The impact of the error on gain is also larger than on horizontal displacement given that the gain is based on much smaller differences. It's even worse because the vertical speed is much lower, generally, than horizontal.

GPS might be ok for casual absolute elevation. But not many cyclists are interested in that.

Last edited by njkayaker; 11-09-20 at 07:30 PM.
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Old 11-09-20, 07:42 PM
  #46  
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Originally Posted by gsa103 View Post
For reference, aircraft explicitly DO NOT use GPS for altitude. Aircraft altitude is always barometric primary. An ILS approach can utilize GPS but the primary altitude data will be from a barometer.
A standard GPS unit has a vertical accuracy of about 10m vs about 3m for lat/long. Barometric altitude is more sensitive for small changes in elevation, but the base elevation can vary based on the overall weather. For aircraft, take-off and landing, altitude is based on a FAA-certified barometer at the airport. Above 18k ft all aircraft are flying at pressure altitude of 29.92inHg, the actual altitude will vary according weather, but the important part is that all aircraft vary TOGETHER. The most important thing is that aircraft maintain 1000ft vertical separation.
For a bicycle, barometric altitude will give you a better estimate of elevation gain & loss, but potentially less accurate for the absolute altitude, such as the top of a hill.

A Garmin unit will use wheel speed sensors for speed and distance, but it calibrates that number very accurately using GPS. The traditional method of wheel size calibration is using a roll-out test and a tape measure. The Garmin unit does the same thing, but all it needs is basically a 1km long section of straight road.

The next generation of GPS sensors that should be hitting the market relatively soon will have ~cm level accuracy. Those sensors are based on using both L1 & L5 GPS bands, and carrier phase tracking. This technology already exists in survey grade GPS units and that's why the performance isn't comparable to a bicycle unit. Autonomous vehicles really need cm level GPS accuracy to enable lane tracking.
1: Just to emphasize what you're saying: So an airplane checks (basically zeroes the barometer) with the airport's barometer before landing in order to make the barometer reading accurate, otherwise it isn't good enough. A barometer you set before you took off isn't precise enough. Bicycle computers do not have the luxury of having airports to zero their barometer readings everywhere.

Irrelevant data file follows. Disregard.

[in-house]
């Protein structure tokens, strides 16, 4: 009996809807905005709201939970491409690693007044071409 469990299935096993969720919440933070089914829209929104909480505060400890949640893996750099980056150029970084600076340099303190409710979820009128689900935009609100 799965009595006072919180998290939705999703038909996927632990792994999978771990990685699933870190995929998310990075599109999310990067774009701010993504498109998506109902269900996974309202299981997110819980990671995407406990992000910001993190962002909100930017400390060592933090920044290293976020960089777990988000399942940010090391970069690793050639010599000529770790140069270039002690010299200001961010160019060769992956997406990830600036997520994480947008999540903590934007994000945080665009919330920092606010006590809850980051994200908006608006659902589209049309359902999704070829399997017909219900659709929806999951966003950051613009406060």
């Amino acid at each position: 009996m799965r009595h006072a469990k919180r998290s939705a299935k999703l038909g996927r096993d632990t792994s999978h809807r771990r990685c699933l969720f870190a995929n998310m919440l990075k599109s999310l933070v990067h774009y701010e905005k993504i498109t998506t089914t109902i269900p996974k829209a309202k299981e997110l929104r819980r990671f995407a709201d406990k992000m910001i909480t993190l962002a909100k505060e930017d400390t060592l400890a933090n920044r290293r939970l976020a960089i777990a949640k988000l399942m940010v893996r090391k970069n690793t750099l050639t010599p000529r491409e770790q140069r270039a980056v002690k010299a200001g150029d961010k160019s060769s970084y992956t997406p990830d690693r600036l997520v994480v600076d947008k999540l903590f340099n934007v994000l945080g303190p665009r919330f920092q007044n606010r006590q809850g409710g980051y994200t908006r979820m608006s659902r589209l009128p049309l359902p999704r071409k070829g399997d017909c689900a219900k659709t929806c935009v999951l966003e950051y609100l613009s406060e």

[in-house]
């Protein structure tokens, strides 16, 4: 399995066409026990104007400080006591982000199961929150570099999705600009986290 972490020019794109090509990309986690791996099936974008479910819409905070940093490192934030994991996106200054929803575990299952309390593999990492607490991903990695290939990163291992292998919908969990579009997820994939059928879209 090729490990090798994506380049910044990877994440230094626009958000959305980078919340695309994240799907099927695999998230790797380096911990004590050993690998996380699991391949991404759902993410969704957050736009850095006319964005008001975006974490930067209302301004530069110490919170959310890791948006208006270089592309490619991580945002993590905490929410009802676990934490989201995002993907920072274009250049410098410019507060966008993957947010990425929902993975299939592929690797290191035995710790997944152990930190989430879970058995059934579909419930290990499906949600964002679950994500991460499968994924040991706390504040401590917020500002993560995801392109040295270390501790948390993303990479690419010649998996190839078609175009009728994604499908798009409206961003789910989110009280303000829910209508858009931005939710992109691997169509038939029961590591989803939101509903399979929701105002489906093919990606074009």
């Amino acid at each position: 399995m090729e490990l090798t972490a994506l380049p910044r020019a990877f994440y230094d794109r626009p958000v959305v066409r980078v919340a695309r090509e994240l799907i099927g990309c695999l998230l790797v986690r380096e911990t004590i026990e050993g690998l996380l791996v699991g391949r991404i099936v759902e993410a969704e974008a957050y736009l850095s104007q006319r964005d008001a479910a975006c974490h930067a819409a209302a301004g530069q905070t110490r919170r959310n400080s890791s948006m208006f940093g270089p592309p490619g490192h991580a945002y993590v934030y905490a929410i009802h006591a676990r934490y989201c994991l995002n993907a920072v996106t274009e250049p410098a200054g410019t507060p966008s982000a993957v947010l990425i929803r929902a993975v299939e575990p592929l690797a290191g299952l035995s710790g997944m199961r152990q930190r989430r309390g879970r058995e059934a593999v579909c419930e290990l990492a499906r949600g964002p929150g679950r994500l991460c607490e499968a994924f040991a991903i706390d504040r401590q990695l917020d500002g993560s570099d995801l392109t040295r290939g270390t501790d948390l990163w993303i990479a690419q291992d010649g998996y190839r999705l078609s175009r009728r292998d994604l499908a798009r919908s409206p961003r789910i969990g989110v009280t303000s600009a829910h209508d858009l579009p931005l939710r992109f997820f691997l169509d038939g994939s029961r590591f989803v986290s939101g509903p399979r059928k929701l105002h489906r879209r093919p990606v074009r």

What you just explained doesn't actually prove what you think it proves. Or what Njkayaker thinks it proves.

2: GPS is but one of several GNSS systems ("GNS Systems" to be correct) out there - several of which is already in use - including used by bicycle computers and even smart watches. The reason GPS is upping their game is that they are being outclassed by other GNS systems.

3: Garmin may default to a wheel-sensor, but most people don't actually have that installed with their bicycle computer - Garmin or otherwise - unless it is a non-GNSS unit.

Last edited by CargoDane; 11-09-20 at 07:46 PM.
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Old 11-09-20, 07:48 PM
  #47  
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Originally Posted by CargoDane View Post
1: Just to emphasize what you're saying: So an airplane checks (basically zeroes the barometer) with the airport's barometer in order to make the barometer reading accurate, otherwise it isn't good enough. A barometer you set before you took off isn't precise enough. Bicycle computers do not have the luxury of having airports to zero their barometer readings everywhere. What you just explained doesn't actually prove what you think it proves. Or what Njkayaker thinks it proves.
More stupidity!

You don't really need to zero barometers for elevation gain.

If GPS was better than barometric measurements for airplanes, pilots wouldn't use barometers!

Originally Posted by CargoDane View Post
3: Garmin may default to a wheel-sensor, but most people don't actually have that installed with their bicycle computer - Garmin or otherwise - unless it is a non-GNSS unit.
The main use of wheel sensors is for accurate instantaneous speed. At cycling speeds, GPS is not very good for that. If you aren't interested in accurate instantaneous speed, you really don't need a wheel sensor.


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Last edited by njkayaker; 11-09-20 at 07:56 PM.
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Old 11-09-20, 07:49 PM
  #48  
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Read what he is actually saying. It seems he hasn't noticed himself.
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Old 11-09-20, 07:55 PM
  #49  
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Let me repeat: They are ONLY able to use the barometer if they compare it to the barometer reading at the airport they're about to land at.

If they don't, their barometer is useless. Atmospheric pressures changes constantly. Can you check somewhere with your bicycle barometer to check with an already known and absolute height? No, of course you can't. Hence your frigging barometer is not accurate.

The "check" with the airport is done so they know what the pressure is at that precise location. They know exactly what absolute height that airport barometer is at, and then it's simply a matter of subtraction/addition to get your height. Does your bicycle computer comunicate with a VERY nearby known-altitude barometer? Of course not.
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Old 11-09-20, 08:05 PM
  #50  
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Originally Posted by CargoDane View Post
Does your bicycle computer comunicate with a VERY nearby known-altitude barometer? Of course not.
It doesn't need to, to measure elevation gain.